WESTWOOD, Mass. -- Ed Albertian, the former Star Markets executive who joined Streamline.com here last fall, was named chief executive officer and will lead the fledgling on-line service into an era "not about hype but performance," according to his predecessor, Tim DeMello.
Albertian's promotion was announced as Streamline reported a loss of $11.7 million on sales of $8.5 million for its fiscal first quarter ended April 1. The loss of 53 cents a share beat analysts' estimate of 56 cents, according to First Call. Streamline said its net loss grew from $4.4 million as a result of its January acquisition of Scotty's Home Market, Chicago, and from continued investment in corporate infrastructure. Sales were up 83% from $4.6 million.
DeMello, who founded Streamline in 1993, will remain with the company as chairman and will concentrate on arranging financing deals and strategic partnerships for the company, he said.
Albertian joined Streamline as chief operating officer in September after serving as senior vice president for Staples, Framingham, Mass., and as chief operating officer of Star Markets, East Bridgewater, Mass. According to DeMello, Albertian has been "instrumental" in driving down costs and speeding expansion for Streamline.
"He's taken this company from a single market to one that today is looking at five markets," DeMello said in a conference call with analysts.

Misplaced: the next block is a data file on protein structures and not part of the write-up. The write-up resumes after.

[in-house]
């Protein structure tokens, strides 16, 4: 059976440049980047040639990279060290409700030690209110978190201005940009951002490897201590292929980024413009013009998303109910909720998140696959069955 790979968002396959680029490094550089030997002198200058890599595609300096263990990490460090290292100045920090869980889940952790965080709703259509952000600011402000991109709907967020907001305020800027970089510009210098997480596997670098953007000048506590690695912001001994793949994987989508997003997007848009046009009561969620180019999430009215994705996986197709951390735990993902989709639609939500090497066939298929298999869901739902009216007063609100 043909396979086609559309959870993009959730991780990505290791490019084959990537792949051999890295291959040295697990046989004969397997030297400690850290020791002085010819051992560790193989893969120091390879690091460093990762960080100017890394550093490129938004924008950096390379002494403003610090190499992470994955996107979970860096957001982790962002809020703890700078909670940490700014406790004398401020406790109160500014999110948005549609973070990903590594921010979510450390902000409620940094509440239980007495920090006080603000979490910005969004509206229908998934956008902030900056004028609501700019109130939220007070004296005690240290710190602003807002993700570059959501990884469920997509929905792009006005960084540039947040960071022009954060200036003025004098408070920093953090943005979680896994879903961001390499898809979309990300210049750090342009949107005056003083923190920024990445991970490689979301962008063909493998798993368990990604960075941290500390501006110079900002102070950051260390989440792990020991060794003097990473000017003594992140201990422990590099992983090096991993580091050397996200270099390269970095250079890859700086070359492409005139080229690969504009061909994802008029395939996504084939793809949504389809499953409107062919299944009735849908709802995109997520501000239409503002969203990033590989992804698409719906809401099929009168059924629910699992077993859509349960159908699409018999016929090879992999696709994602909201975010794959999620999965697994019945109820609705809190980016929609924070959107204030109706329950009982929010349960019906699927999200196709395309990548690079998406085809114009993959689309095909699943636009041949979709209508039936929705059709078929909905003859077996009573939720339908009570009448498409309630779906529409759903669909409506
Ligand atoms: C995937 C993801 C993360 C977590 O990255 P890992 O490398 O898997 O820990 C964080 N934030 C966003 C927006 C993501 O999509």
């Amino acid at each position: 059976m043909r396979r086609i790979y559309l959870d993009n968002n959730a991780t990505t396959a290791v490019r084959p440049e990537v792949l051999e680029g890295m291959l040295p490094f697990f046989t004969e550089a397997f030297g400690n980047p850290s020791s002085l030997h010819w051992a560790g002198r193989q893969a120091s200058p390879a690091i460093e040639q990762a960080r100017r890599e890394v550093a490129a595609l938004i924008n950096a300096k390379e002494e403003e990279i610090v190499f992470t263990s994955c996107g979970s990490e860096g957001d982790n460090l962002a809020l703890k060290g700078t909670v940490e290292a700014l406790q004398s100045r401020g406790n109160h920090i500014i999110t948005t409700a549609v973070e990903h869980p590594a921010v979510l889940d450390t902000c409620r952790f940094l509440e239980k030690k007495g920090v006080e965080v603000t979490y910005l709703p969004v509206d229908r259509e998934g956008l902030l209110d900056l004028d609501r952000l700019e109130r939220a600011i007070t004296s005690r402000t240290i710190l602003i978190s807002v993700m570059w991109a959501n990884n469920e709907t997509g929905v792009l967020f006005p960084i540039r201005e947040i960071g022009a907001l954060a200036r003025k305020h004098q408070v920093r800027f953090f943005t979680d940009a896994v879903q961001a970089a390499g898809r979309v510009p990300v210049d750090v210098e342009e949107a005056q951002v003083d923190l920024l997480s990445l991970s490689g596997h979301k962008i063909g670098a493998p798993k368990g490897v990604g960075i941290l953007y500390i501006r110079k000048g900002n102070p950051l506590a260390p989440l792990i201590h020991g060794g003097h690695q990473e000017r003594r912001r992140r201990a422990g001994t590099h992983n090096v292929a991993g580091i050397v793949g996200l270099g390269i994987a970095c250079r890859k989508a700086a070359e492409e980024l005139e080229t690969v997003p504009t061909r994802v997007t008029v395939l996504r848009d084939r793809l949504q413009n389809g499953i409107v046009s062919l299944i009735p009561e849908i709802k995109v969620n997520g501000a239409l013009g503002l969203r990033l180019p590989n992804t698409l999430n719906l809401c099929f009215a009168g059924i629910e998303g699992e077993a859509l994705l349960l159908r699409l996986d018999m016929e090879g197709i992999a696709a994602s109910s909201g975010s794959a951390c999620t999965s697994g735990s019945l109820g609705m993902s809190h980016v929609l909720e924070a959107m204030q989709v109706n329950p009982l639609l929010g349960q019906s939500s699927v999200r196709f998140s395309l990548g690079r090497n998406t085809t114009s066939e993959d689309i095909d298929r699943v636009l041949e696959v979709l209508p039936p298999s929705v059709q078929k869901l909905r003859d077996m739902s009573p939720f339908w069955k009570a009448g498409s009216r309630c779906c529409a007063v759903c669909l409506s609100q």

Albertian said he would focus on profitability, customer service and on building a strong management team while directing Streamline's expansion into new markets. Streamline, which offers unattended grocery and services delivery in the Boston, Washington and Chicago areas, is scheduled to begin operations in Bergen County, N.J., today and will expand to Minneapolis this fall.
Product and service revenue for Streamline increased 86%, subscription fees gained 97% and research and marketing fees were up 20% during the quarter. The gains in product revenue and subscription fees were directly attributable to increases in total orders and customers, the company said.
DeMello said the company had about $21 million in cash at the end of the quarter and added he was confident the company would receive additional financing shortly.
Streamline fulfilled 73,000 orders in the first quarter, an increase of 93%. Its average order size was $108.11, down from $112.41 as compared to the same period last year. DeMello said Streamline is generating around $5,000 per customer per year, "well in excess of anyone else in the industry." Its goal is to increase the average order size to the $120 to $125 range, said DeMello.
Analysts told SN that Streamline appeared to be "staying the course," and that its report included no significant surprises.
"I continue to think this entire [grocery delivery] group will do very well," said Skip Wells, managing director of Adams, Harkness & Hill, Boston. "The thing they're selling isn't groceries so much as time, and that's a precious commodity.
"I like the new CEO's demeanor," Wells added of Albertian. "He said he's going after costs and customer service, and that's important."
Analysts are still waiting for the firm to turn a profit. Streamline has achieved profitability in Boston and Chicago on a "per-order basis," which includes costs of goods, and picking and delivering orders, but excludes facility costs including rent, and corporate overhead including marketing expenses, Streamline's chief financial officer Greg Ambro said. "Four-wall profitability" -- or each warehouse as a whole -- can be achieved in six to nine months, he added.